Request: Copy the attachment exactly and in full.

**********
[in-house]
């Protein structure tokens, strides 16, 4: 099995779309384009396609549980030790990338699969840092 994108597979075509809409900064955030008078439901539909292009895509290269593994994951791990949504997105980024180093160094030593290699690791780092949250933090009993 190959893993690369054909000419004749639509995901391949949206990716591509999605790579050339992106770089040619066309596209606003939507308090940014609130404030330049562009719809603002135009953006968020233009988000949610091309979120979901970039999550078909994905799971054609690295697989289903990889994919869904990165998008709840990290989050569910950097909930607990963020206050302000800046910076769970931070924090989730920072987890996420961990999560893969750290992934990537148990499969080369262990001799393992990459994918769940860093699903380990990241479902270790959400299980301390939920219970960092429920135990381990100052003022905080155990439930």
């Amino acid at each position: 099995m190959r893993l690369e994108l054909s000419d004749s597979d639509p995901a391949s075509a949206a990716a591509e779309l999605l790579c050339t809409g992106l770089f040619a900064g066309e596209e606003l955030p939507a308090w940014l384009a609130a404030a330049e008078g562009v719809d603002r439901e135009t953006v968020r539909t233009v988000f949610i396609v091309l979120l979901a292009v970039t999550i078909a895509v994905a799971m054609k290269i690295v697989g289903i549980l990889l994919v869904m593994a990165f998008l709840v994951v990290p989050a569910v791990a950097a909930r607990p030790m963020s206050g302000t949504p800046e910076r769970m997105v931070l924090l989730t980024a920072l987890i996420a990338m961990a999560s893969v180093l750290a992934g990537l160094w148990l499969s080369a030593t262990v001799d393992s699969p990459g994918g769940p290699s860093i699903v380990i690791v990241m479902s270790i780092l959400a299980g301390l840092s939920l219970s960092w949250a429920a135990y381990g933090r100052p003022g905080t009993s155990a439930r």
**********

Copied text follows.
[in-house]
């Protein structure tokens, strides 16, 4: 099995779309384009396609549980030790990338699969840092 994108597979075509809409900064955030008078439901539909292009895509290269593994994951791990949504997105980024180093160094030593290699690791780092949250933090009993 190959893993690369054909000419004749639509995901391949949206990716591509999605790579050339992106770089040619066309596209606003939507308090940014609130404030330049562009719809603002135009953006968020233009988000949610091309979120979901970039999550078909994905799971054609690295697989289903990889994919869904990165998008709840990290989050569910950097909930607990963020206050302000800046910076769970931070924090989730920072987890996420961990999560893969750290992934990537148990499969080369262990001799393992990459994918769940860093699903380990990241479902270790959400299980301390939920219970960092429920135990381990100052003022905080155990439930």
């Amino acid at each position: 099995m190959r893993l690369e994108l054909s000419d004749s597979d639509p995901a391949s075509a949206a990716a591509e779309l999605l790579c050339t809409g992106l770089f040619a900064g066309e596209e606003l955030p939507a308090w940014l384009a609130a404030a330049e008078g562009v719809d603002r439901e135009t953006v968020r539909t233009v988000f949610i396609v091309l979120l979901a292009v970039t999550i078909a895509v994905a799971m054609k290269i690295v697989g289903i549980l990889l994919v869904m593994a990165f998008l709840v994951v990290p989050a569910v791990a950097a909930r607990p030790m963020s206050g302000t949504p800046e910076r769970m997105v931070l924090l989730t980024a920072l987890i996420a990338m961990a999560s893969v180093l750290a992934g990537l160094w148990l499969s080369a030593t262990v001799d393992s699969p990459g994918g769940p290699s860093i699903v380990i690791v990241m479902s270790i780092l959400a299980g301390l840092s939920l219970s960092w949250a429920a135990y381990g933090r100052p003022g905080t009993s155990a439930r």